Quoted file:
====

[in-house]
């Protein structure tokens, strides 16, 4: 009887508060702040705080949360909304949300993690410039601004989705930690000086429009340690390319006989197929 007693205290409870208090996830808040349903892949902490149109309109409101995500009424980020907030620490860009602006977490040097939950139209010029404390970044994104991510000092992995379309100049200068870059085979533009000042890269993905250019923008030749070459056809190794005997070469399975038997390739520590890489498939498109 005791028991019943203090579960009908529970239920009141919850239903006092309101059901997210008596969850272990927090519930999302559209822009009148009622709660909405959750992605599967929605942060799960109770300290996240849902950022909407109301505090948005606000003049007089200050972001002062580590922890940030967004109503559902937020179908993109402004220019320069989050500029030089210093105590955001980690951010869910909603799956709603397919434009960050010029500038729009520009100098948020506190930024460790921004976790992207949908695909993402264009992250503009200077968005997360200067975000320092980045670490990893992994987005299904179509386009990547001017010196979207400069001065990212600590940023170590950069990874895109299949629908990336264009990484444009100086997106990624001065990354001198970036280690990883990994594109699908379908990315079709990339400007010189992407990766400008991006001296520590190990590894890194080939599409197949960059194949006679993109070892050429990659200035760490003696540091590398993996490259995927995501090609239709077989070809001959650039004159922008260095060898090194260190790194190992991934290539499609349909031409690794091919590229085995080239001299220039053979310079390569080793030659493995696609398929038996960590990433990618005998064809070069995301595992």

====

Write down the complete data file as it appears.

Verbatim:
[in-house]
């Protein structure tokens, strides 16, 4: 009887508060702040705080949360909304949300993690410039601004989705930690000086429009340690390319006989197929 007693205290409870208090996830808040349903892949902490149109309109409101995500009424980020907030620490860009602006977490040097939950139209010029404390970044994104991510000092992995379309100049200068870059085979533009000042890269993905250019923008030749070459056809190794005997070469399975038997390739520590890489498939498109 005791028991019943203090579960009908529970239920009141919850239903006092309101059901997210008596969850272990927090519930999302559209822009009148009622709660909405959750992605599967929605942060799960109770300290996240849902950022909407109301505090948005606000003049007089200050972001002062580590922890940030967004109503559902937020179908993109402004220019320069989050500029030089210093105590955001980690951010869910909603799956709603397919434009960050010029500038729009520009100098948020506190930024460790921004976790992207949908695909993402264009992250503009200077968005997360200067975000320092980045670490990893992994987005299904179509386009990547001017010196979207400069001065990212600590940023170590950069990874895109299949629908990336264009990484444009100086997106990624001065990354001198970036280690990883990994594109699908379908990315079709990339400007010189992407990766400008991006001296520590190990590894890194080939599409197949960059194949006679993109070892050429990659200035760490003696540091590398993996490259995927995501090609239709077989070809001959650039004159922008260095060898090194260190790194190992991934290539499609349909031409690794091919590229085995080239001299220039053979310079390569080793030659493995696609398929038996960590990433990618005998064809070069995301595992």